Philadelphia Mayoral Candidate Guide: Rebecca Rhynhart
This profile of Rebecca Rhynhart is part of our Ultimate Voter’s Guide to the 2023 Philadelphia Mayoral Race. For the full guide and to read more profiles, go here.
If there’s a human app for that, Rebecca Rhynhart, 48, would be it. As the first woman ever elected City Controller in Philadelphia (and a woman who in 2017 beat a three-term incumbent to boot, shaking up the Democratic establishment), she has transformed the office into the ultimate troubleshooting operation and zeroed in on some of the city’s biggest issues: lack of transparency in the police budget, excessive spending in City Hall, a missing $33 million from the city’s coffers, insufficient diversity in the city labor force, and more.
Given that she previously worked in the administrations of both Michael Nutter and Jim Kenney, one might have expected her to be cozier with the powers that be. But as Controller, she was anything but a pushover and thus can honestly make the case for herself as a watchdog, someone who is in the government — well-versed in the issues and the budget — but not of the government. “She understands how the city works,” says Larry Ceisler, longtime Philly political analyst and founder of public affairs strategy firm Ceisler Media & Issue Advocacy, “because she has seen it from both the inside and the outside.” (Rhynhart worked on Wall Street in public financing before serving as budget director under Mayor Nutter.) Moreover, Rhynhart says, “I have pragmatic solutions to the problems we face, because I spent my tenure as Controller examining the issues and making recommendations to solve them.”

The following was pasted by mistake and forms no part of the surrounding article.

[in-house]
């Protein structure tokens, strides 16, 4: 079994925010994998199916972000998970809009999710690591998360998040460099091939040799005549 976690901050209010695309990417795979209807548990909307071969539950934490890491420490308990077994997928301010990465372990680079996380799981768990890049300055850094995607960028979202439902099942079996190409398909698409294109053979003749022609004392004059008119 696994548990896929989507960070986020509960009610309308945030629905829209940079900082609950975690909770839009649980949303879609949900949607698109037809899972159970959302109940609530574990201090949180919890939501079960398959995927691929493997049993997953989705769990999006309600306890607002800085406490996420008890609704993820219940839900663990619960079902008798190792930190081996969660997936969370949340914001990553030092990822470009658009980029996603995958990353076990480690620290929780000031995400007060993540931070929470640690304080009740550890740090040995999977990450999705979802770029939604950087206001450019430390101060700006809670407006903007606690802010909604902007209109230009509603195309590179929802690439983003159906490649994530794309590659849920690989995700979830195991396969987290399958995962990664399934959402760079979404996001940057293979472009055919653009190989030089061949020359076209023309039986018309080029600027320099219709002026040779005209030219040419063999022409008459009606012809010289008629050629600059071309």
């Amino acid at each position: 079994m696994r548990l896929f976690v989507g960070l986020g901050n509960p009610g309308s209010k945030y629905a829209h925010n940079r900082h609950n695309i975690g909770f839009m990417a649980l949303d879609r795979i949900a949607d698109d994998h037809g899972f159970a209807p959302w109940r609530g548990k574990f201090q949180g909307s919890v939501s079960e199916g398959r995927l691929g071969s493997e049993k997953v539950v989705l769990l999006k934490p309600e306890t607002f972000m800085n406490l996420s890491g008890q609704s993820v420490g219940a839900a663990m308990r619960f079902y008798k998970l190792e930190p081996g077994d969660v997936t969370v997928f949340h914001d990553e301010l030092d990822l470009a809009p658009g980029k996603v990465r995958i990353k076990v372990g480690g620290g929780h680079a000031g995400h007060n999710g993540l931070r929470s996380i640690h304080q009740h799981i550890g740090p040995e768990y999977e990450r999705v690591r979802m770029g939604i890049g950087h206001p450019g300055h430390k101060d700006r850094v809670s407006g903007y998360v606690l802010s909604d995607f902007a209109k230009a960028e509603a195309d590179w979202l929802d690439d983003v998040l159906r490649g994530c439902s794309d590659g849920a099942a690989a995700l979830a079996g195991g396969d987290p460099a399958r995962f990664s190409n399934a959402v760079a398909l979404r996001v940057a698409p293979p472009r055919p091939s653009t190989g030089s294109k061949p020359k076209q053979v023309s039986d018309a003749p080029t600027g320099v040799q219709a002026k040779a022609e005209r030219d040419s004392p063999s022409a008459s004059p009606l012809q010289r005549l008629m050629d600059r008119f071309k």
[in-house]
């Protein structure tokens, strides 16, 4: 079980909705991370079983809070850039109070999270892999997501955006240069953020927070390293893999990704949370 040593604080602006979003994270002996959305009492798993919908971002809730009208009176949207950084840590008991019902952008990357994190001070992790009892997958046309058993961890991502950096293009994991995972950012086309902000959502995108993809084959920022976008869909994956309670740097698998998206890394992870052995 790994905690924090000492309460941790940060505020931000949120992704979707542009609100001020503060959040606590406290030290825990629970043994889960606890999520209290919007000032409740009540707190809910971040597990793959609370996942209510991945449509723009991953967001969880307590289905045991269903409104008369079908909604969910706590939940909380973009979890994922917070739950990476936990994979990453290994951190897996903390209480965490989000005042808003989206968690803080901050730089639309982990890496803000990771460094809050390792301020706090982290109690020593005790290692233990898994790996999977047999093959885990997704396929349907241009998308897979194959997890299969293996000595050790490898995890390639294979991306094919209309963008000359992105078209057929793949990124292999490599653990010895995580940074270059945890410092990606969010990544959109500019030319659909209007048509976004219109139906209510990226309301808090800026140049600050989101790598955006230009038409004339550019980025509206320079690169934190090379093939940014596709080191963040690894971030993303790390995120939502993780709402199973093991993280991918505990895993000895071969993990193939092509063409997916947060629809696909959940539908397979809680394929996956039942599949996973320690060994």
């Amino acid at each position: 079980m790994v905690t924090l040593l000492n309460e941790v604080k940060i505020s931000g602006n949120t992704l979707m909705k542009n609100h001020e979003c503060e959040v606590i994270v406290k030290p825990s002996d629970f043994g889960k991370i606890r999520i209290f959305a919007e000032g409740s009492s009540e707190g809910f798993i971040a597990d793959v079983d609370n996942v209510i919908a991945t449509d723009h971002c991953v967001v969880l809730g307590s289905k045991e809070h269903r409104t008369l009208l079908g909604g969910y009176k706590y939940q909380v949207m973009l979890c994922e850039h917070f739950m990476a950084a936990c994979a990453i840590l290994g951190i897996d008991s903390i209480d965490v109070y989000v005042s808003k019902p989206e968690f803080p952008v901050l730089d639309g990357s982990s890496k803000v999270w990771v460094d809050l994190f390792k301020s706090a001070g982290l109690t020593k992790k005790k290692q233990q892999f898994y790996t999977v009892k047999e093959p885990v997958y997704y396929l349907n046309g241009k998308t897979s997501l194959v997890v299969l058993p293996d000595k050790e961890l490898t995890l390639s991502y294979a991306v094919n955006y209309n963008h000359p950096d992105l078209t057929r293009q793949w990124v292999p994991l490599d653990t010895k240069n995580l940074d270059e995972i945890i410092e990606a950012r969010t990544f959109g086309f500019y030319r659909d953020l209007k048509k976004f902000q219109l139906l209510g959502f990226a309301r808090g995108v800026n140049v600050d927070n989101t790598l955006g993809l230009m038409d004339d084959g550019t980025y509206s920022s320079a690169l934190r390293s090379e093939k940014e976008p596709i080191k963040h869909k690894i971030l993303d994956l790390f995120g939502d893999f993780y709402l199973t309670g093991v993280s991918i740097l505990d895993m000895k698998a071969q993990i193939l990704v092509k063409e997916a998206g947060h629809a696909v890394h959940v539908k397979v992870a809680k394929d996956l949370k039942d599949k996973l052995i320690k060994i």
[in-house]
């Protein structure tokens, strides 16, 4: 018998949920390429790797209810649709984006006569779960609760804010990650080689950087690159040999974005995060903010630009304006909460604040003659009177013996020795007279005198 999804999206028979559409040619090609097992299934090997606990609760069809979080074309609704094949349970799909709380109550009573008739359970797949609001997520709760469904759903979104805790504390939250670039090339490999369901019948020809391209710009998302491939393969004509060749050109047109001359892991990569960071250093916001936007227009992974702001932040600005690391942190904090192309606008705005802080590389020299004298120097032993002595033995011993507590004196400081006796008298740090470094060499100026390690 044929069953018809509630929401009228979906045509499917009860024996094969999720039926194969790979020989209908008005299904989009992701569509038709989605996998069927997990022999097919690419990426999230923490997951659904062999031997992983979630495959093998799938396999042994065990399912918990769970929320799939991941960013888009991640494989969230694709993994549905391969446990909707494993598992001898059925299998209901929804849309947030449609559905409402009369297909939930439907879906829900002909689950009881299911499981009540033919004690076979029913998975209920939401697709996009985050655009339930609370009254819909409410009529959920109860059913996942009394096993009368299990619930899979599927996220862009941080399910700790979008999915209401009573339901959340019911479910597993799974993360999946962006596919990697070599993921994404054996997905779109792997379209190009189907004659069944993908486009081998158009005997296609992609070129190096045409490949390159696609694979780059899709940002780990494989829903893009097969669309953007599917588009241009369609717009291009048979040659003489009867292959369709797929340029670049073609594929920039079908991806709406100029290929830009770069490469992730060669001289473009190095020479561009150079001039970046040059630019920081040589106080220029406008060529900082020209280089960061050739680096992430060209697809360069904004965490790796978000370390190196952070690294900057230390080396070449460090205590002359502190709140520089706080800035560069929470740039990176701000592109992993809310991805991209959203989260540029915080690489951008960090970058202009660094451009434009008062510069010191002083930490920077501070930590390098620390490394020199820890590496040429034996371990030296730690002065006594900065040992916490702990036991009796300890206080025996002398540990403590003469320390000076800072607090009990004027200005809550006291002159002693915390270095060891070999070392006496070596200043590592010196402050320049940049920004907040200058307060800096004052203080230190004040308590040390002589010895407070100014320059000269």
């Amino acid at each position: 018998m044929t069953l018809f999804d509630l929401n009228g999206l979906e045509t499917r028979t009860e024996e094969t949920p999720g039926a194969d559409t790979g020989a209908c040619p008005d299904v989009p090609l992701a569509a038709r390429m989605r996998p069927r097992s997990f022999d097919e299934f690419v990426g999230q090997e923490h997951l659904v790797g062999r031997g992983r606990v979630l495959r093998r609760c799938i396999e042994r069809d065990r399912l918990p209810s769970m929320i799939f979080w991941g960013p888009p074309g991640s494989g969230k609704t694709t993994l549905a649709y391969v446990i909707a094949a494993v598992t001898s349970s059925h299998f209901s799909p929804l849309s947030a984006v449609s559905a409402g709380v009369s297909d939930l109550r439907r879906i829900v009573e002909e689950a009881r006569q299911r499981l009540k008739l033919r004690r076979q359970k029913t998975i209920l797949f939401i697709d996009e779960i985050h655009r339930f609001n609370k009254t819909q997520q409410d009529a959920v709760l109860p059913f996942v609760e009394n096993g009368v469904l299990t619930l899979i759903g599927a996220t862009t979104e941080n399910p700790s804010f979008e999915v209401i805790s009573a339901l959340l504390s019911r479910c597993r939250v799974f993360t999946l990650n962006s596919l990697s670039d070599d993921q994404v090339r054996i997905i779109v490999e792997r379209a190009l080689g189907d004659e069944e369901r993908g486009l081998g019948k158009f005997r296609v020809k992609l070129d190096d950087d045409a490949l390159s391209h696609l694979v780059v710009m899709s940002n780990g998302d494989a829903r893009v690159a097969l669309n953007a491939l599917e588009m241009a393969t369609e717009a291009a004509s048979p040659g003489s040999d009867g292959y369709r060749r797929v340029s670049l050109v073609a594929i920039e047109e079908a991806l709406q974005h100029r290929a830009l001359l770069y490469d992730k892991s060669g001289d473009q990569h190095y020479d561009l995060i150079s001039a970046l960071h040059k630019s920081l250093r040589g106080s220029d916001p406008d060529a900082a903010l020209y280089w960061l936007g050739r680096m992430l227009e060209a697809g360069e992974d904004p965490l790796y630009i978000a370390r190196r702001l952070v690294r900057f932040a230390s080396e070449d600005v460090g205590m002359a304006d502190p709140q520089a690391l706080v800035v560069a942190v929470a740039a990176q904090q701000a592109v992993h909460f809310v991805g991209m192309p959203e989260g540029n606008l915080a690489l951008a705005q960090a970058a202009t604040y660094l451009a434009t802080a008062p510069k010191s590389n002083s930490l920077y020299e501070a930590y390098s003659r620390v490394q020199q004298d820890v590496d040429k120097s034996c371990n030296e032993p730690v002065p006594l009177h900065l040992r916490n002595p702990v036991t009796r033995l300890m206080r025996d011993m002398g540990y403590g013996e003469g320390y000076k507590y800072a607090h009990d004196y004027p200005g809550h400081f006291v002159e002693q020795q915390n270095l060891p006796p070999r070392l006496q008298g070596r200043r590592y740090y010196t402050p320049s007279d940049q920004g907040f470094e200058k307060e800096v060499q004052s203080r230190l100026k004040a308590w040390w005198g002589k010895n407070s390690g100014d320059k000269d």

Indeed, she’s earned a reputation as “a policy wonk focused on making government smarter and more efficient,” senior principal of public strategies for Cozen O’Connor Joseph Hill says. Whether that’s actually enough to reach a wide constituency remains to be seen. “Rebecca Rhynhart isn’t well-known throughout the city,” Hill says. “And it’s possible her more bookish approach won’t land with voters outside of Chestnut Hill, Center City and downtown-adjacent.”
Candidate Crib Sheet
- Reformer bona fides mixed with finance-background skills.
- A record for spotting waste. She’s shined light on hot-button issues like police budget woes, trash collection, and gun-violence reduction plans. For starters.
- Like Domb and Gym, she’s won citywide elections.
- Bombshell reports exposing police department budget spending, the city’s poor response to Black Lives Matter protests in 2020, and Philly Fighting COVID’s horrible vaccination rollout.
- Found $33 million the city “lost” in sloppy accounting.
- Six years as one of Mayor Kenney’s most persistent agitators.
- Name recognition. Less than two terms in a non-legislative role and a relatively quiet demeanor — more than one insider noted a lack of charisma and visible passion — don’t help in this race.
- “She was Controller,” says Joann Bell, director of the Philadelphia Government Office of lobbying firm Pugliese Associates. “That’s an auditing process. Her heart was in the right direction in audits. That does not make you mayoral material. She hasn’t exhibited the strength needed to be in office.”